As protesters take to the streets nationwide over police shootings of unarmed black men, the Elk Grove Police Department has settled a case in which the police officer admitted he was trying to kill a white suspect who was lying, hands cuffed, in the back of a police car.
The payout to John Hesselbein, 38, was relatively small – $150,000. It came nearly 5 1/2 years after Elk Grove police Officer Paul Beckham used his personal assault rifle to shoot Hesselbein in the face point blank in what Beckham would later admit was an attempt to kill the domestic violence suspect.
The last of the legal details were wrapped up earlier this month.
Elk Grove police spokesman Christopher Trim said the department would have no comment on the settlement, and the city did not respond to a request for comment.
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At the time of the shooting in the early hours of Jan. 30, 2011, Hesselbein was lying on the back seat of a police patrol car with his hands cuffed behind his back. Beckham was standing no more than 5 feet from him in the door of the car.
Hesselbein survived because the bullet passed through his left temple and cheek, instead of “the middle of his head,” where Beckham testified he was aiming. The officer said he shot Hesselbein because he was afraid the suspect had a gun.
But no gun was ever found – either in a search by another officer before Hesselbein was placed in the car or in a second search when he was pulled out of the car after the shooting.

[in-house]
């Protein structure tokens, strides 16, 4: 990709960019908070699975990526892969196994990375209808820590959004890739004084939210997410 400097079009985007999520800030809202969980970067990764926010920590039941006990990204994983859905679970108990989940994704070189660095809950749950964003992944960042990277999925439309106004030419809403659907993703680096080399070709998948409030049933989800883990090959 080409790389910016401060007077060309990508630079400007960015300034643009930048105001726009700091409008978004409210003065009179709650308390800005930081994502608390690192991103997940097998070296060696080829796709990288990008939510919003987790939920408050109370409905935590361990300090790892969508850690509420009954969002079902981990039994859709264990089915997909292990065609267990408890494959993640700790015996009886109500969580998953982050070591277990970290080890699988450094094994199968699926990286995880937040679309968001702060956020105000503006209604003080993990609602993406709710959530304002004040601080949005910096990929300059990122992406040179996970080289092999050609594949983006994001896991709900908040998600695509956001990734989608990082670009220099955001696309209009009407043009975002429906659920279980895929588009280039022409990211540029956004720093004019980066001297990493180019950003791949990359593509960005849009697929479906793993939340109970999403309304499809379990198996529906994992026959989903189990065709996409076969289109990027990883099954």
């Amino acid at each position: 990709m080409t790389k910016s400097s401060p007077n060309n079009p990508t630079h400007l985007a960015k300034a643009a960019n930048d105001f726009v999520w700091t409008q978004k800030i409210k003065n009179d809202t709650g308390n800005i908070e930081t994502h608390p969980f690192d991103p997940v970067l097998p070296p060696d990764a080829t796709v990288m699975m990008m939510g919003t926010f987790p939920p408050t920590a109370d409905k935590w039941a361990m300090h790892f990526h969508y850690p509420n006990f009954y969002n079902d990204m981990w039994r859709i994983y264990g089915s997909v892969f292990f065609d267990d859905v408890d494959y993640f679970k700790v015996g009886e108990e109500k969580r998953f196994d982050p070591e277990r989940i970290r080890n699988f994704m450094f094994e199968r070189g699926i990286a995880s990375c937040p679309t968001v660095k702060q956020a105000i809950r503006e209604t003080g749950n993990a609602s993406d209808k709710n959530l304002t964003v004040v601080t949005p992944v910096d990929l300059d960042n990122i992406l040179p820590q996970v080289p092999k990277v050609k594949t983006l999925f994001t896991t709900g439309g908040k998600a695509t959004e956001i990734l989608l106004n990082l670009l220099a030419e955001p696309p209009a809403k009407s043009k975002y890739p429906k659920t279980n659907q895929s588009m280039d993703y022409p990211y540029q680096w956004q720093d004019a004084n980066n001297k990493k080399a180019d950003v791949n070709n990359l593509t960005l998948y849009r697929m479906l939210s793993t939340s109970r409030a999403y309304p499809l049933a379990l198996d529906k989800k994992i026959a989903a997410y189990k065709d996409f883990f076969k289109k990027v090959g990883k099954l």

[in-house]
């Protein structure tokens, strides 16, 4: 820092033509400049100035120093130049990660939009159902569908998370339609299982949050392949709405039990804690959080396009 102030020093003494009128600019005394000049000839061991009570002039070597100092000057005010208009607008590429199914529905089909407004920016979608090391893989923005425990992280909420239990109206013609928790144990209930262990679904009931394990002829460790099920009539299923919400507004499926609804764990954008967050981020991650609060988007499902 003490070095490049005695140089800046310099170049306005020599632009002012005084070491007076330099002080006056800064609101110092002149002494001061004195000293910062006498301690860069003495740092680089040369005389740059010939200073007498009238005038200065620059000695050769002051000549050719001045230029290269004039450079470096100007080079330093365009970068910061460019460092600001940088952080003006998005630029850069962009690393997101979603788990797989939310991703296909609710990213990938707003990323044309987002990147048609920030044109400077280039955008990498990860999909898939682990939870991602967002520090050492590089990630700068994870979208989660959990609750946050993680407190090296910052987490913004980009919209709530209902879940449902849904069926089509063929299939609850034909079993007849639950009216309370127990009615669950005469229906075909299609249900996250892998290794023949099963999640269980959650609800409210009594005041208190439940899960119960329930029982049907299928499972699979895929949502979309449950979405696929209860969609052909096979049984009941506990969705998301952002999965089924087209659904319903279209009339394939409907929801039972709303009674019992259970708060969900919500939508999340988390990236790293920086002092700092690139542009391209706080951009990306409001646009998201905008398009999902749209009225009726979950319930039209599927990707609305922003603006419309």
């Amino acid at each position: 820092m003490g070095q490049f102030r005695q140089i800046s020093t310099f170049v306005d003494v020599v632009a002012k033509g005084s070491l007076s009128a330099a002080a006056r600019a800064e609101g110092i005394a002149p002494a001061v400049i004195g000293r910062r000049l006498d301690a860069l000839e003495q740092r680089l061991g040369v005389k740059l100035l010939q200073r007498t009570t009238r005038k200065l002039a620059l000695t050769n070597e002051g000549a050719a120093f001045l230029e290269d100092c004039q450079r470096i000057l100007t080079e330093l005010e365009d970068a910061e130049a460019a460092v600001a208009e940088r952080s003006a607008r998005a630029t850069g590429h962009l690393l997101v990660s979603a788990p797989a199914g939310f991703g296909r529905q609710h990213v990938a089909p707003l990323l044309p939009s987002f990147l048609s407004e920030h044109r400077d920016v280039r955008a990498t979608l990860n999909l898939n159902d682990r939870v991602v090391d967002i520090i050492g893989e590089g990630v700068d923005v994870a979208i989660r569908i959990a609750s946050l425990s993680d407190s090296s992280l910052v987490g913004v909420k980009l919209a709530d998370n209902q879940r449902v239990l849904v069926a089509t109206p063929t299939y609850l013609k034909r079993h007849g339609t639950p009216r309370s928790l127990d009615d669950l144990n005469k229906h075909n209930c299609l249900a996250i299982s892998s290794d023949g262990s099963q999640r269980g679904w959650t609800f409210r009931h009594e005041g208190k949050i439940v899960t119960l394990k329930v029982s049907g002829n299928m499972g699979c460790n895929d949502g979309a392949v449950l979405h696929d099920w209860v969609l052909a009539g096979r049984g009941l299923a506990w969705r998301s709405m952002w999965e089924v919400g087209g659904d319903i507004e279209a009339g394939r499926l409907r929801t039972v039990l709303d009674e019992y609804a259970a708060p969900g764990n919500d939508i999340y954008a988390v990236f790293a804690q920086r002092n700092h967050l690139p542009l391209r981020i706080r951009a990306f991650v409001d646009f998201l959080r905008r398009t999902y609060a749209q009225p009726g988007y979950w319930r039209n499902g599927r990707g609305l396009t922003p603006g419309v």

The incident set off a lengthy legal fight. A jury decided the officer was justified in shooting Hesselbein, but a federal judge – declaring he was baffled by the jury’s decision – took the unusual step of throwing the verdict out and granting a new trial. The parties settled the case before a new trial could start.
Hesselbein’s attorney, Stewart Katz, said the jury verdict “went against the clear weight of the evidence, and appears to have been based on subjective and irrelevant state of mind evidence, or passion and prejudice, or both.”
Although the incident evolved into a bruising legal battle, it did not generate the widespread outrage directed at other officer-involved shootings in the region and elsewhere. No cellphone or dash cam video emerged, and the Sacramento County District Attorney’s Office found nothing wrong with what the officer did.
During the federal trial of Hesselbein’s civil rights lawsuit, Beckham testified that he intended to kill the suspect when he shot him because he thought it was possible Hesselbein had hidden a gun on his body.